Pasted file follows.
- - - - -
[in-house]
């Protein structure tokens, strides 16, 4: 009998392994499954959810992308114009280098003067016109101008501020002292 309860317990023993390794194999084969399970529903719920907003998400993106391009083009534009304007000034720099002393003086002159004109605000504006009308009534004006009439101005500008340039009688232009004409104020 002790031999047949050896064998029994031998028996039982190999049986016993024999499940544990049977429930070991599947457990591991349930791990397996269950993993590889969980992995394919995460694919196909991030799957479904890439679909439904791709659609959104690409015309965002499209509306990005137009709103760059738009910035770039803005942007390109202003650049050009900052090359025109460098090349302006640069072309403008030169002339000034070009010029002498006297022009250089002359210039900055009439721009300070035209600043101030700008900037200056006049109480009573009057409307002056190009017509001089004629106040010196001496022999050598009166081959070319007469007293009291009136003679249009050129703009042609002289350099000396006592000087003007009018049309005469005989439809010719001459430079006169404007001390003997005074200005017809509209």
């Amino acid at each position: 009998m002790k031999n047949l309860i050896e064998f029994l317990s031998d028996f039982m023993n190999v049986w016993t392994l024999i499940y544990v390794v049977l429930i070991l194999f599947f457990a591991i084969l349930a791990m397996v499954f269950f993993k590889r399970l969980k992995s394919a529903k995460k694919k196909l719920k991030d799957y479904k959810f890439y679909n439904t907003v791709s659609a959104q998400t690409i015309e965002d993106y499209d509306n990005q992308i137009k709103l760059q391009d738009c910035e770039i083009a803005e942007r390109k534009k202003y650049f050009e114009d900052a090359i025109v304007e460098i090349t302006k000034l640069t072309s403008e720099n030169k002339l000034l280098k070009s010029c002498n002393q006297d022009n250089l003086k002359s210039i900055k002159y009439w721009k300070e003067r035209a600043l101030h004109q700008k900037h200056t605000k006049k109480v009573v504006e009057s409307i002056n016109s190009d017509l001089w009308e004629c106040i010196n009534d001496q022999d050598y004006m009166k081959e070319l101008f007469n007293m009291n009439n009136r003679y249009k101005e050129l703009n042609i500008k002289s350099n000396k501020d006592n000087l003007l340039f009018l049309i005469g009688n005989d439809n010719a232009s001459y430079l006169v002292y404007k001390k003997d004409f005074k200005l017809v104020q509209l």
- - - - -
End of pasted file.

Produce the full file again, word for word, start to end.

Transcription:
[in-house]
């Protein structure tokens, strides 16, 4: 009998392994499954959810992308114009280098003067016109101008501020002292 309860317990023993390794194999084969399970529903719920907003998400993106391009083009534009304007000034720099002393003086002159004109605000504006009308009534004006009439101005500008340039009688232009004409104020 002790031999047949050896064998029994031998028996039982190999049986016993024999499940544990049977429930070991599947457990591991349930791990397996269950993993590889969980992995394919995460694919196909991030799957479904890439679909439904791709659609959104690409015309965002499209509306990005137009709103760059738009910035770039803005942007390109202003650049050009900052090359025109460098090349302006640069072309403008030169002339000034070009010029002498006297022009250089002359210039900055009439721009300070035209600043101030700008900037200056006049109480009573009057409307002056190009017509001089004629106040010196001496022999050598009166081959070319007469007293009291009136003679249009050129703009042609002289350099000396006592000087003007009018049309005469005989439809010719001459430079006169404007001390003997005074200005017809509209």
């Amino acid at each position: 009998m002790k031999n047949l309860i050896e064998f029994l317990s031998d028996f039982m023993n190999v049986w016993t392994l024999i499940y544990v390794v049977l429930i070991l194999f599947f457990a591991i084969l349930a791990m397996v499954f269950f993993k590889r399970l969980k992995s394919a529903k995460k694919k196909l719920k991030d799957y479904k959810f890439y679909n439904t907003v791709s659609a959104q998400t690409i015309e965002d993106y499209d509306n990005q992308i137009k709103l760059q391009d738009c910035e770039i083009a803005e942007r390109k534009k202003y650049f050009e114009d900052a090359i025109v304007e460098i090349t302006k000034l640069t072309s403008e720099n030169k002339l000034l280098k070009s010029c002498n002393q006297d022009n250089l003086k002359s210039i900055k002159y009439w721009k300070e003067r035209a600043l101030h004109q700008k900037h200056t605000k006049k109480v009573v504006e009057s409307i002056n016109s190009d017509l001089w009308e004629c106040i010196n009534d001496q022999d050598y004006m009166k081959e070319l101008f007469n007293m009291n009439n009136r003679y249009k101005e050129l703009n042609i500008k002289s350099n000396k501020d006592n000087l003007l340039f009018l049309i005469g009688n005989d439809n010719a232009s001459y430079l006169v002292y404007k001390k003997d004409f005074k200005l017809v104020q509209l």